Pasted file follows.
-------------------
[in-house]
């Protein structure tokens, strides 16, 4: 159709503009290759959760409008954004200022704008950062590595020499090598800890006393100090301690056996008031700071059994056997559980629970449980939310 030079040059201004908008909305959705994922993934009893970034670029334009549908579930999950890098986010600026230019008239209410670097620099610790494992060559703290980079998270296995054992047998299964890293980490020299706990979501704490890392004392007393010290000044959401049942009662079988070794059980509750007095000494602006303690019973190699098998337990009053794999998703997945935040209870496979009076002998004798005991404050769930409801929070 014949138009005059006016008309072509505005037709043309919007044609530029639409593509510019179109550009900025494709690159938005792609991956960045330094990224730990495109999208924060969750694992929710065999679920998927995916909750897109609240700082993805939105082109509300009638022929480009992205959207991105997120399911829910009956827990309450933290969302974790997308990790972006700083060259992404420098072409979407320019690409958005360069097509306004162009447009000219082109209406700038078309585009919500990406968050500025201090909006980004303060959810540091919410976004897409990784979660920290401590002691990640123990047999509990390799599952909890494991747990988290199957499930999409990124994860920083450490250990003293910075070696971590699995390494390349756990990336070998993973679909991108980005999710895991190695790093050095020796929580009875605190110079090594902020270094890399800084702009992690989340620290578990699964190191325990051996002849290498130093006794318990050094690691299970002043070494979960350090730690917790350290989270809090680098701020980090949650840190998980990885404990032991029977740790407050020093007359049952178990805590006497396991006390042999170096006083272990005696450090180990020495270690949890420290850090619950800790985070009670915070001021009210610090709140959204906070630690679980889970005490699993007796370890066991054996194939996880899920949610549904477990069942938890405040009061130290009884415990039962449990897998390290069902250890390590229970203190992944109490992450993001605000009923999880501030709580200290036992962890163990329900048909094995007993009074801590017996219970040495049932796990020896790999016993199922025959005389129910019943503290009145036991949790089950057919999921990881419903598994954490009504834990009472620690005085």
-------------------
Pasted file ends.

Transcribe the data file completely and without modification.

[in-house]
């Protein structure tokens, strides 16, 4: 159709503009290759959760409008954004200022704008950062590595020499090598800890006393100090301690056996008031700071059994056997559980629970449980939310 030079040059201004908008909305959705994922993934009893970034670029334009549908579930999950890098986010600026230019008239209410670097620099610790494992060559703290980079998270296995054992047998299964890293980490020299706990979501704490890392004392007393010290000044959401049942009662079988070794059980509750007095000494602006303690019973190699098998337990009053794999998703997945935040209870496979009076002998004798005991404050769930409801929070 014949138009005059006016008309072509505005037709043309919007044609530029639409593509510019179109550009900025494709690159938005792609991956960045330094990224730990495109999208924060969750694992929710065999679920998927995916909750897109609240700082993805939105082109509300009638022929480009992205959207991105997120399911829910009956827990309450933290969302974790997308990790972006700083060259992404420098072409979407320019690409958005360069097509306004162009447009000219082109209406700038078309585009919500990406968050500025201090909006980004303060959810540091919410976004897409990784979660920290401590002691990640123990047999509990390799599952909890494991747990988290199957499930999409990124994860920083450490250990003293910075070696971590699995390494390349756990990336070998993973679909991108980005999710895991190695790093050095020796929580009875605190110079090594902020270094890399800084702009992690989340620290578990699964190191325990051996002849290498130093006794318990050094690691299970002043070494979960350090730690917790350290989270809090680098701020980090949650840190998980990885404990032991029977740790407050020093007359049952178990805590006497396991006390042999170096006083272990005696450090180990020495270690949890420290850090619950800790985070009670915070001021009210610090709140959204906070630690679980889970005490699993007796370890066991054996194939996880899920949610549904477990069942938890405040009061130290009884415990039962449990897998390290069902250890390590229970203190992944109490992450993001605000009923999880501030709580200290036992962890163990329900048909094995007993009074801590017996219970040495049932796990020896790999016993199922025959005389129910019943503290009145036991949790089950057919999921990881419903598994954490009504834990009472620690005085």